In Spain there must have been a good deal of intarsia done, seeing how long the Moors held the southern part of the country, but very little has come down to us. In the Mosque at Cordova was a finely inlaid mihrab of the 10th century, which was unfortunately destroyed in the 16th century and its material used to make an altar. In the Museum at South Kensington are some panels with Hispano-Moresque geometric inlays of bone of the 15th century, which are very pleasing; the ground is of chestnut, the bone is often stained green, and metal triangles and light wood are also used. This use of bone, which is frequently tinted, in conjunction with black and pale wood, is characteristic of Spanish work of the 16th century. The design is often exceedingly naive, employing birds, animals, plants, and trees, with scrolls and monsters.

There is one cabinet at South Kensington with the animals entering the ark, which is most entertaining. The Portuguese carried this work on later, especially at Goa, in the 17th century, but neither here nor in Spain is the later work tasteful, except occasionally. Cabinets were then made at Toledo of ebony and ivory, and at Seville and Salamanca the same materials were used for chests and sideboards.

At Burgos is a pulpit decorated with inlay as well as carving, and one of the most elaborate works of marquetry of comparatively modern times is Spanish. This consists of the decoration of four small rooms in the Escurial, upon which 28,000,000 reals (300,000) was spent in 1831. They are called "piezas de maderas finas," rooms of perfect or delicate woods, and are entirely covered with landscapes, still-life subjects, flowers, etc., made of the finest and most costly woods, and almost like paintings; floor, frieze, panels, window recesses, and doors.

There was a mode of decorating furniture much used in Spain and Portugal, especially the latter, in which metal plates, cut and pierced into elaborate and fanciful patterns, were fastened on to the surface of objects made of black wood by means of small pins. From this to the decoration of the same surfaces by sinking the metal in the wood is a short step, and some think that this was the origin of the metal inlay so well known a little later under the name of Boulle work.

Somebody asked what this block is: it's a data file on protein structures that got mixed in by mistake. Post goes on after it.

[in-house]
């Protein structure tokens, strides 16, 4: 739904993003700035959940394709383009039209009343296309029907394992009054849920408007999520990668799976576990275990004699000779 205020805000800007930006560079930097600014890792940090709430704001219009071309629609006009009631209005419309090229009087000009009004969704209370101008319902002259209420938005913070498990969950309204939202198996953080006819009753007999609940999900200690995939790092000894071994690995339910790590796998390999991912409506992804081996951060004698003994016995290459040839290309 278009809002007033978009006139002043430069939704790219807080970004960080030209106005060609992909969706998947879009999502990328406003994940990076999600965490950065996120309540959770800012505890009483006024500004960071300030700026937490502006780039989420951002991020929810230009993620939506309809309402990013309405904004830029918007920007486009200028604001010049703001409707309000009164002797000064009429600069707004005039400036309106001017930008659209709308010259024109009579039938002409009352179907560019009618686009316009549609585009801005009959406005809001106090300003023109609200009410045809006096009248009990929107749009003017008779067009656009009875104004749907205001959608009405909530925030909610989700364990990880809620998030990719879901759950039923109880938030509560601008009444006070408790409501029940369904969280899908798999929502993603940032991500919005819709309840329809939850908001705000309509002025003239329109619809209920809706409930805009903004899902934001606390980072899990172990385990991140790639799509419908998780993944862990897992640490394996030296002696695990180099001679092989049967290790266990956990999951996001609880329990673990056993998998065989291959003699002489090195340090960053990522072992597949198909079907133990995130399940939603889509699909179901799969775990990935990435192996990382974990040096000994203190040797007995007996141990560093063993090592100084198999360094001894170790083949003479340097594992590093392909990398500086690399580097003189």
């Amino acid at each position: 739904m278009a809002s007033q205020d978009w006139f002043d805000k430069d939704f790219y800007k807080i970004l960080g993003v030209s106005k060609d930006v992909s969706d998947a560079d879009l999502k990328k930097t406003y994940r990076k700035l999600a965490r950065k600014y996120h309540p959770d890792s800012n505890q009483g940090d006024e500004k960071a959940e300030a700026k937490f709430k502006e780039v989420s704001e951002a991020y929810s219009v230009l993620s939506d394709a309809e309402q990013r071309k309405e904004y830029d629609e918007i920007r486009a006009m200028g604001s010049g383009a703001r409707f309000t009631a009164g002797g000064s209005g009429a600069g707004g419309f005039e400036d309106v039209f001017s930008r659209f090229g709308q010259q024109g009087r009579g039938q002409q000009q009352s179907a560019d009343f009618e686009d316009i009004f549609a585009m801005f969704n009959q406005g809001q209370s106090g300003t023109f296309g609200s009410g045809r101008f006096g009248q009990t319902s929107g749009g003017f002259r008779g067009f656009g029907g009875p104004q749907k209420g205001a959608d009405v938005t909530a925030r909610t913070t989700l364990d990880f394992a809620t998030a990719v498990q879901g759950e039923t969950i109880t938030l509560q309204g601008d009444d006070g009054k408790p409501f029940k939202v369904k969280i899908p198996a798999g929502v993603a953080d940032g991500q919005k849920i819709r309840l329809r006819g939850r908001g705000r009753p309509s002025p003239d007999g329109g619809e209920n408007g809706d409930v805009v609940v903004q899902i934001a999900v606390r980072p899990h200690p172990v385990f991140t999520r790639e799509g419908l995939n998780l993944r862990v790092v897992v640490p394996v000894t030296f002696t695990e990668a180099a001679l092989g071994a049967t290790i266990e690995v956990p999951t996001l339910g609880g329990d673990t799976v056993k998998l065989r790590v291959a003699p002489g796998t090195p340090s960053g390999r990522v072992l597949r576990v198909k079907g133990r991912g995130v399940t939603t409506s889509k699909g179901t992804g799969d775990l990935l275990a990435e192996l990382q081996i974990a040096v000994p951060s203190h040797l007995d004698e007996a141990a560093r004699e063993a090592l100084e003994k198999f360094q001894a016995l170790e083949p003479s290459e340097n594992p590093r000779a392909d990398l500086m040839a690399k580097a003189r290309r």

IN GERMANY AND HOLLAND, ENGLAND AND FRANCE

[Illustration: Plate 38.--_Panel from the Rathaus, Breslau, 1563._

_To face page 84._]

In Germany there can be little doubt that the art first struck root in the southern part of the country, the towns which produced the earliest furniture and other objects decorated in this manner being Augsburg and Nuremberg. The first names of workers recorded, however, are those of the two brothers Elfen, monks of S. Michael at Hildesheim, who made altars, pulpits, mass-desks, and other church furniture for their monastery, ornamented with inlays, at the beginning of the 16th century, and Hans Stengel, of Nuremberg, but none of the inlaid work of either has come down to us. Two earlier pieces are figured by Hefner Alteneck, the harp already referred to on p. 8, and a folding seat of brown wood inlaid with ivory, stained yellow or light green, and black or dark brown wood, in oriental patterns, both of the latter part of the 14th or beginning of the 15th century. Two other names are mentioned as capable craftsmen in Nuremberg, Wolf Weiskopf and Sebald Beck; the latter died in 1546. The Augsburg work was much sought after, the "so-called mosaic work of coloured woods." The designs for the panels were generally made by painters, architectural and perspective subjects being most common, but flower pieces, views of towns, and historical compositions were also made. A German work thus characterises the later 16th century productions of this type--"A certain kind of intarsia becomes common in the German panelling and architectural woodwork; also in cabinets, vases, and arabesques, with tasteless ruins and architectural subjects with arabesque growths clinging all over them, of which examples may be seen in the museums at Vienna and Berlin, where one may also see works in ebony with engraved ivory inlays, which are generally more satisfactory. In German work, however, inlay was never of so much importance as carving, and the Baroque influence almost immediately affected the character of the design for the worse." At Dresden and Munich there were several celebrated inlayers in the 17th century, among whom may be named Hans Schieferstein, Hans Kellerthaler, of Dresden, and Simon Winkler, N. Fischer, and his son Johann Georg, of Munich, the last of whom, with his contemporary Adam Eck, practised relief intarsia, of which the latter is said to have been the inventor.